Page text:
It seems to me the convex shape the beta distribution can take is a result of the bounded sample space. If we move to a sample space that is bounded on one side then we are dealing with distributions like gamma, Weibull, etc. If we move to an unbounded sample space then we of course have the normal distribution.

All of these distributions, including the beta and scaled beta, can be used in regression via generalized linear models. Rather than developed around an "error term" these models are typically developed by expressing a parameter in the likelihood or probability distribution in terms of a linear predictor. You could re-parameterize a model in terms of its mean or median and express this in terms of a linear predictor.

  • $\begingroup$ If you get beta support unbounded that will diverge. $\endgroup$ Nov 29, 2021 at 1:17
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    $\begingroup$ I agree. That is why the normal distribution is often used for an unbounded parameter space. $\endgroup$ Nov 29, 2021 at 2:01
  • $\begingroup$ but normal distribution is very simple and always symmetric regardless what its parameters are I'd like to know some 'adaptative' distribution as the beta is but real valuated. $\endgroup$ Nov 29, 2021 at 3:10
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    $\begingroup$ (1) Only a subset of Beta distributions has convex PDFs: namely, those with at least one parameter less than $1.$ (2) Distributions with unbounded support can have convex PDFs. The Pareto family is a well-known example. In light of these points, it is difficult to appreciate what your answer is trying to say. $\endgroup$
    – whuber
    Nov 29, 2021 at 14:45
  • $\begingroup$ The support of the Pareto distribution is bounded from below similar to a gamma distribution and can certainly be used for modeling. This distribution is not precluded from my answer. I am suggesting there are lots of distributions the OP can use depending on the support needed, not necessitating transforming a beta distribution. The skewness and convex shapes of these distributions come from the support being bounded. Even if one did form a skewed theoretical continuous distribution having a support that is not bounded from above nor from below it may not have much practical value. $\endgroup$ Nov 30, 2021 at 2:05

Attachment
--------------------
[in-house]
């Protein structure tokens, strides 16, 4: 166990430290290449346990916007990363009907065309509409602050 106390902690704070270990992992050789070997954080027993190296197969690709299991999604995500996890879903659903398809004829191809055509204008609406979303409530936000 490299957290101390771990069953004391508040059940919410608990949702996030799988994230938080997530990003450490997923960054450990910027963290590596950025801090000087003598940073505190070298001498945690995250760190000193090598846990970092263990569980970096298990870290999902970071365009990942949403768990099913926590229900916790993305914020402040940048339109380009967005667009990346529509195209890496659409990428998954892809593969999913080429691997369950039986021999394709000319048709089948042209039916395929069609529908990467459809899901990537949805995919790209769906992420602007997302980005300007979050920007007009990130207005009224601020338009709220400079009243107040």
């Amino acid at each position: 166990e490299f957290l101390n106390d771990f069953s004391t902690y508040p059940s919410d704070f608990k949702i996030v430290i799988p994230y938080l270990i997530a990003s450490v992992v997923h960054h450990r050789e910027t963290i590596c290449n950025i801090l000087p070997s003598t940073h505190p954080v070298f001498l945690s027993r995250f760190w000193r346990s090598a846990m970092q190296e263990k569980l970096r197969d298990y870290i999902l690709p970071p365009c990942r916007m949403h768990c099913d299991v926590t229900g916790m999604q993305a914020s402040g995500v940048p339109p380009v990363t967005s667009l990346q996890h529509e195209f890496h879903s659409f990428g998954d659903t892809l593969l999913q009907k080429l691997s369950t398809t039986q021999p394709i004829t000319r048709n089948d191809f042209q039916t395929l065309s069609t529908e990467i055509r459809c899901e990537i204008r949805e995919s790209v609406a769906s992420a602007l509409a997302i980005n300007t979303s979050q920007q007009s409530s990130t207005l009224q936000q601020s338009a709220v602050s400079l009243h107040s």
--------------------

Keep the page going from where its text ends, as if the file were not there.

Beta regression is used to model continuous proportions; & that such observations are bounded by 0 & 1 is as reasonable an assumption as it is a strong one (if you'd call it an assumption rather than a definition). As noted in @GeoffreyJohnson's answer, it's the conditional distribution of each observation that's taken to be a beta distribution, not the error. In a typical beta regression you reparametrize the beta distribution with mean $\mu = \frac{\alpha}{\alpha + \beta}$ & precision $\nu = \alpha + \beta$; the joint density $f_\boldsymbol{Y}$ of $n$ independent observations $\boldsymbol{y}$ is given by $$f_\boldsymbol{Y}(\boldsymbol{y})=\prod_i^n\frac{\Gamma(\nu)}{\Gamma(\mu_i\nu)\Gamma\left[(1-\mu_i)\nu\right]} \cdot y_i^{\mu_i\nu-1}(1-y_i)^{(1-\mu_i)\nu-1}$$

The link function $g$ connects the predictor values $\boldsymbol{x}_i$ & the coefficients $\boldsymbol\beta_i$ to the mean for each observation $\mu_i$:

$$g(\mu_i) = \eta(\boldsymbol{x}_i,\boldsymbol\beta_i)=\boldsymbol{x}_i^\mathrm{T}\boldsymbol{\beta}$$

The precision is common across all observations.

Each row of plots below shows therefore how the distribution may be changed by changing the predictor values:

Beta densities from different combinations of mean & precisions

Now there's evident flexibility ('malleability') there, but there are also evident constraints, among them these:

  • $f_Y(y; \mu,\nu)=f_Y(1-y; 1-\mu,\nu)$. This provides a desirable equivariance—if Dr A models the proportion of the day an animal spends asleep & Dr B the proportion it spends awake, we'd hope they'd make substantively identical inferences/predictions.

  • $\operatorname{Var} Y_i =\frac{\mu_i(1-\mu_i)}{1+\nu}$. The variance is at a maximum when $\mu=\frac{1}{2}$, increasing as $\mu\rightarrow 0$ or $\mu\rightarrow 1$. Qualitatively this is what you'd often expect from a continuous proportion, squashing up against the bounds.

  • $\frac{\operatorname{E} (Y_i - \operatorname{E} Y_i)^3}{\left(\sqrt{\operatorname{Var} Y}\right)^3} =\frac{2(1-2\mu_i)\sqrt{1+\nu}}{(2+\nu)\sqrt{\mu(1-\mu)}}$. The skewness is positive when $\mu<\frac{1}{2}$, increasing as $\mu\rightarrow$; it's negative when $\mu>\frac{1}{2}$, decreasing as $\mu\rightarrow 1$; & of course it's zero when $\mu=\frac{1}{2}$. Again, this is qualitatively what you'd often expect.

The point of going into all this is first that in a sense there's no free lunch—you pay (in free parameters) for a certain amount of flexibility, & allocating it to some distributional properties means constraining others—and second that it's not at all clear what you'd want to carry over to modelling a real-valued response, beyond allowing skew & kurtosis to vary in some fashion (as @Glen_b comments).